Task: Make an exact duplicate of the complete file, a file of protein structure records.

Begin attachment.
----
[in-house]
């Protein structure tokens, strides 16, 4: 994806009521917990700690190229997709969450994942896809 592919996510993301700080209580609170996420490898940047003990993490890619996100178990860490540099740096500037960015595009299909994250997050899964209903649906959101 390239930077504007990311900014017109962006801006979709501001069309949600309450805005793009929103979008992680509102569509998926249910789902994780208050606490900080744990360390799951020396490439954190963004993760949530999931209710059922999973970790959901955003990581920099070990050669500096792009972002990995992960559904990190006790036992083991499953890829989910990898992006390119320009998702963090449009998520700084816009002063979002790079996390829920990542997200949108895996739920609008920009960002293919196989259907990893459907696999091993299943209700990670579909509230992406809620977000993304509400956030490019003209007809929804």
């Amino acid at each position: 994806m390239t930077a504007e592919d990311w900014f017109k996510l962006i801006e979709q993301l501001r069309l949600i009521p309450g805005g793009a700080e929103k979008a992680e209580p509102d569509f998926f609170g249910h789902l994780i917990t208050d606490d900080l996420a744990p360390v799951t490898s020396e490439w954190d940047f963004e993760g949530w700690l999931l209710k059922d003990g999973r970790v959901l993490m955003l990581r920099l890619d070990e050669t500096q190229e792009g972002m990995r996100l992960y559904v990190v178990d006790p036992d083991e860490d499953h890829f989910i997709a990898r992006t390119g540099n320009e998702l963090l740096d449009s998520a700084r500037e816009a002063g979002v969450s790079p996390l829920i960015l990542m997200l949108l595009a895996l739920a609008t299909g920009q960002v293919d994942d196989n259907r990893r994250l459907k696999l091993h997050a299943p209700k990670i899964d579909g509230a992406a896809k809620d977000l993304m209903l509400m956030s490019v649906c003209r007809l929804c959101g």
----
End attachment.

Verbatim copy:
[in-house]
């Protein structure tokens, strides 16, 4: 994806009521917990700690190229997709969450994942896809 592919996510993301700080209580609170996420490898940047003990993490890619996100178990860490540099740096500037960015595009299909994250997050899964209903649906959101 390239930077504007990311900014017109962006801006979709501001069309949600309450805005793009929103979008992680509102569509998926249910789902994780208050606490900080744990360390799951020396490439954190963004993760949530999931209710059922999973970790959901955003990581920099070990050669500096792009972002990995992960559904990190006790036992083991499953890829989910990898992006390119320009998702963090449009998520700084816009002063979002790079996390829920990542997200949108895996739920609008920009960002293919196989259907990893459907696999091993299943209700990670579909509230992406809620977000993304509400956030490019003209007809929804």
């Amino acid at each position: 994806m390239t930077a504007e592919d990311w900014f017109k996510l962006i801006e979709q993301l501001r069309l949600i009521p309450g805005g793009a700080e929103k979008a992680e209580p509102d569509f998926f609170g249910h789902l994780i917990t208050d606490d900080l996420a744990p360390v799951t490898s020396e490439w954190d940047f963004e993760g949530w700690l999931l209710k059922d003990g999973r970790v959901l993490m955003l990581r920099l890619d070990e050669t500096q190229e792009g972002m990995r996100l992960y559904v990190v178990d006790p036992d083991e860490d499953h890829f989910i997709a990898r992006t390119g540099n320009e998702l963090l740096d449009s998520a700084r500037e816009a002063g979002v969450s790079p996390l829920i960015l990542m997200l949108l595009a895996l739920a609008t299909g920009q960002v293919d994942d196989n259907r990893r994250l459907k696999l091993h997050a299943p209700k990670i899964d579909g509230a992406a896809k809620d977000l993304m209903l509400m956030s490019v649906c003209r007809l929804c959101g």